Slow light in Germanium nanocrystals
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Please cite this item using this persistent URLhttp://hdl.handle.net/11693/14925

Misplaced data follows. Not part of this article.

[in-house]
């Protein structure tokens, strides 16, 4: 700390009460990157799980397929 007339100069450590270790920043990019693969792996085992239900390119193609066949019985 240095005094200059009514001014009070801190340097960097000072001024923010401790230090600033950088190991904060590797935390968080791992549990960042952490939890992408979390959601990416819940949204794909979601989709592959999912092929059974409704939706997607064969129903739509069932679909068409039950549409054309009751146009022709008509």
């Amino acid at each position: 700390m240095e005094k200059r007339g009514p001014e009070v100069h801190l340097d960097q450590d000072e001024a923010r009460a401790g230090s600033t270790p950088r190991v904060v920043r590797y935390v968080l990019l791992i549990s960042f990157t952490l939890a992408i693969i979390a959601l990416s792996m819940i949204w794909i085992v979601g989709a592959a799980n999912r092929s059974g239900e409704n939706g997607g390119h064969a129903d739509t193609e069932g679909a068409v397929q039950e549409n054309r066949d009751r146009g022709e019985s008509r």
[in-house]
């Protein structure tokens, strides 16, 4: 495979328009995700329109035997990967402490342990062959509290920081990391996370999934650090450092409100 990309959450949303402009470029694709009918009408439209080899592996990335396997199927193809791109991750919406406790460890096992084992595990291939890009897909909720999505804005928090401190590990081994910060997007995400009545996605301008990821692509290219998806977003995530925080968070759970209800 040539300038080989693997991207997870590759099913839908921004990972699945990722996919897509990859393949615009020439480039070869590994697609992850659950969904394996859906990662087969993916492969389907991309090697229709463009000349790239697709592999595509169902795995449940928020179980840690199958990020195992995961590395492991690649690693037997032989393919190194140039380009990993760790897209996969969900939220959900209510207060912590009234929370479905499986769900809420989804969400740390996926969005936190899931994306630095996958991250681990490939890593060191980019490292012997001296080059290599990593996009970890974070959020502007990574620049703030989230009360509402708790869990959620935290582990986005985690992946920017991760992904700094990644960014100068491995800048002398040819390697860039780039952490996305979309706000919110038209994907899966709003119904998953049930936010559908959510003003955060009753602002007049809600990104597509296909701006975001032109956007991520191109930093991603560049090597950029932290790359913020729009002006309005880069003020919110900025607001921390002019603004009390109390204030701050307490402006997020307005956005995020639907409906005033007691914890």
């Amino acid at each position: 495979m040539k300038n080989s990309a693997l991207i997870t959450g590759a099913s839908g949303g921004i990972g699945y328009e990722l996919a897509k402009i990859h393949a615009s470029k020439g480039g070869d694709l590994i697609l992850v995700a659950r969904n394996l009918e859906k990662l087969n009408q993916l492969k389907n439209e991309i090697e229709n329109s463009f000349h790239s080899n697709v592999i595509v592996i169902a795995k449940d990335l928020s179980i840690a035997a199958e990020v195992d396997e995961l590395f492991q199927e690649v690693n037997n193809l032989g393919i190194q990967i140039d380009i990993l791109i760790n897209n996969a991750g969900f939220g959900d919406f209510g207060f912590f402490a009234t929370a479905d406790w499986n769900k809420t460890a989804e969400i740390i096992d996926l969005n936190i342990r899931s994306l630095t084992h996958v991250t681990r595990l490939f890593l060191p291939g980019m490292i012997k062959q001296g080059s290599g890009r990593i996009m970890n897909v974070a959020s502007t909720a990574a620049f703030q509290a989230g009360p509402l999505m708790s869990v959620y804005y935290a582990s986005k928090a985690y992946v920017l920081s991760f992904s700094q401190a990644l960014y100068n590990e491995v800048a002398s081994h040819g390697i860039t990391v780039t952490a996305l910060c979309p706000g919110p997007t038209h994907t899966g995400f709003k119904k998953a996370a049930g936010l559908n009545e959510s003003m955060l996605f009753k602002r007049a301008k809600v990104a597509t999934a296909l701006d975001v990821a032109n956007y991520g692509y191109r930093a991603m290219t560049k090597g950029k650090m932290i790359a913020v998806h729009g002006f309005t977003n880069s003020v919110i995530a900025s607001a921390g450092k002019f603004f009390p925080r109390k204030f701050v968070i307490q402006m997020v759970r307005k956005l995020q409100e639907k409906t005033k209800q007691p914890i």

The phenomena of quantum coherence has been applied with great success in the atomic systems. For optoelectronic applications the interest is inherently directed towards the semiconductor heterostructures. Large number of works have proposed and analyzed the atomic quantum coherence effects in the semiconductors. In this respect, nanocrystals (NCs) are very promising structures for seeking the quantum coherence phenomena due to their atomic-like electronic structure. Furthermore, their robust structure, integrability and larger excitonic lifetimes with respect to atomic systems makes them more promising candidates for the technological applications. Within an atomistic pseudopotential electronic structure framework, the optical Bloch equations (OBEs) originating from atomic coherence theory are derived and solved numerically for Ge NCs. The results are interpreted in the context of coherent population oscillations (CPO). Narrow dips are observed in the absorption profiles which corresponds to high dispersions within a transparency window and produce slow light. A systematic study of the size-scaling of slow-down factor with respect to NC diameter and controllable slow light by applying external Stark field are provided. The results indicate that Ge NCs can be used to generate optically and electrically controllable slow light. The many-body Coulomb interactions which underlie the quantum coherence and dephasing are of central importance in semiconductor quantum confined systems. The effects of many-body interactions on the optical response of Ge NCs have been analyzed. The semiconductor optical Bloch equations (SBEs) are derived in a semiclassical approach and the Coulomb correlations are included at the level of Hartree-Fock approximation.